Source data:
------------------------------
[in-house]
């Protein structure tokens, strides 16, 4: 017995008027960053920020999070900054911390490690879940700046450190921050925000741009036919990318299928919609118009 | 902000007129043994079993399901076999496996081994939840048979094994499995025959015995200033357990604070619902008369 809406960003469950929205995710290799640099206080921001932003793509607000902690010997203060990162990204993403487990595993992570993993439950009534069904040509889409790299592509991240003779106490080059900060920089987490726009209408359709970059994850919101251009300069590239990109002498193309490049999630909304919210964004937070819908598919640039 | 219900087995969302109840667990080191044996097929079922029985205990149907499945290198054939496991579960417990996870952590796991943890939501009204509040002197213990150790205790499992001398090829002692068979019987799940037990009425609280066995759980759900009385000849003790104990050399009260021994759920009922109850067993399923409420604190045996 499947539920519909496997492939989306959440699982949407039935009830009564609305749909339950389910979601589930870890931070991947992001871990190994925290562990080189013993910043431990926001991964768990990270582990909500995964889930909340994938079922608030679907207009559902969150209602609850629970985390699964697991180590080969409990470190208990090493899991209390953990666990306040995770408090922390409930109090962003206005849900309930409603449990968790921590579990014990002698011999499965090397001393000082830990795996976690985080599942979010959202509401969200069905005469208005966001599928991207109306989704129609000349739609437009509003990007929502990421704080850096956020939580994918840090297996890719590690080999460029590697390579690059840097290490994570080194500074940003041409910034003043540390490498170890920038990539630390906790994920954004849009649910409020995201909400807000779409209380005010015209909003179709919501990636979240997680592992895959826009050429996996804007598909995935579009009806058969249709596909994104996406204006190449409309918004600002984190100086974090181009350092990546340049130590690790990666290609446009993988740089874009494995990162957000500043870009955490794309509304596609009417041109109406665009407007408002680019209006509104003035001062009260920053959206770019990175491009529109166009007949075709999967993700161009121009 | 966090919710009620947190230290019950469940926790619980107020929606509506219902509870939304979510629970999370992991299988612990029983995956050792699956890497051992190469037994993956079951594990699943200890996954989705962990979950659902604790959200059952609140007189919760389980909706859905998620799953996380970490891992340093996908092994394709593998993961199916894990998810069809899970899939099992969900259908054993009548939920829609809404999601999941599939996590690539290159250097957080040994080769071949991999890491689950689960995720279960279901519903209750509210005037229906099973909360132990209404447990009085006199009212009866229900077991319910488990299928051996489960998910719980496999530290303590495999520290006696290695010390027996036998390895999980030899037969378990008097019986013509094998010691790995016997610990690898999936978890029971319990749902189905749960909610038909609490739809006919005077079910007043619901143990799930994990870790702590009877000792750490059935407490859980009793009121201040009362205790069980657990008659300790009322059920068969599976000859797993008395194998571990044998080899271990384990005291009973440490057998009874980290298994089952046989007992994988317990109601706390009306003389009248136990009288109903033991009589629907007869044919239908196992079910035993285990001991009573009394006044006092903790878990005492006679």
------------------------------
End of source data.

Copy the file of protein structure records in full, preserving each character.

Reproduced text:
[in-house]
């Protein structure tokens, strides 16, 4: 017995008027960053920020999070900054911390490690879940700046450190921050925000741009036919990318299928919609118009 | 902000007129043994079993399901076999496996081994939840048979094994499995025959015995200033357990604070619902008369 809406960003469950929205995710290799640099206080921001932003793509607000902690010997203060990162990204993403487990595993992570993993439950009534069904040509889409790299592509991240003779106490080059900060920089987490726009209408359709970059994850919101251009300069590239990109002498193309490049999630909304919210964004937070819908598919640039 | 219900087995969302109840667990080191044996097929079922029985205990149907499945290198054939496991579960417990996870952590796991943890939501009204509040002197213990150790205790499992001398090829002692068979019987799940037990009425609280066995759980759900009385000849003790104990050399009260021994759920009922109850067993399923409420604190045996 499947539920519909496997492939989306959440699982949407039935009830009564609305749909339950389910979601589930870890931070991947992001871990190994925290562990080189013993910043431990926001991964768990990270582990909500995964889930909340994938079922608030679907207009559902969150209602609850629970985390699964697991180590080969409990470190208990090493899991209390953990666990306040995770408090922390409930109090962003206005849900309930409603449990968790921590579990014990002698011999499965090397001393000082830990795996976690985080599942979010959202509401969200069905005469208005966001599928991207109306989704129609000349739609437009509003990007929502990421704080850096956020939580994918840090297996890719590690080999460029590697390579690059840097290490994570080194500074940003041409910034003043540390490498170890920038990539630390906790994920954004849009649910409020995201909400807000779409209380005010015209909003179709919501990636979240997680592992895959826009050429996996804007598909995935579009009806058969249709596909994104996406204006190449409309918004600002984190100086974090181009350092990546340049130590690790990666290609446009993988740089874009494995990162957000500043870009955490794309509304596609009417041109109406665009407007408002680019209006509104003035001062009260920053959206770019990175491009529109166009007949075709999967993700161009121009 | 966090919710009620947190230290019950469940926790619980107020929606509506219902509870939304979510629970999370992991299988612990029983995956050792699956890497051992190469037994993956079951594990699943200890996954989705962990979950659902604790959200059952609140007189919760389980909706859905998620799953996380970490891992340093996908092994394709593998993961199916894990998810069809899970899939099992969900259908054993009548939920829609809404999601999941599939996590690539290159250097957080040994080769071949991999890491689950689960995720279960279901519903209750509210005037229906099973909360132990209404447990009085006199009212009866229900077991319910488990299928051996489960998910719980496999530290303590495999520290006696290695010390027996036998390895999980030899037969378990008097019986013509094998010691790995016997610990690898999936978890029971319990749902189905749960909610038909609490739809006919005077079910007043619901143990799930994990870790702590009877000792750490059935407490859980009793009121201040009362205790069980657990008659300790009322059920068969599976000859797993008395194998571990044998080899271990384990005291009973440490057998009874980290298994089952046989007992994988317990109601706390009306003389009248136990009288109903033991009589629907007869044919239908196992079910035993285990001991009573009394006044006092903790878990005492006679």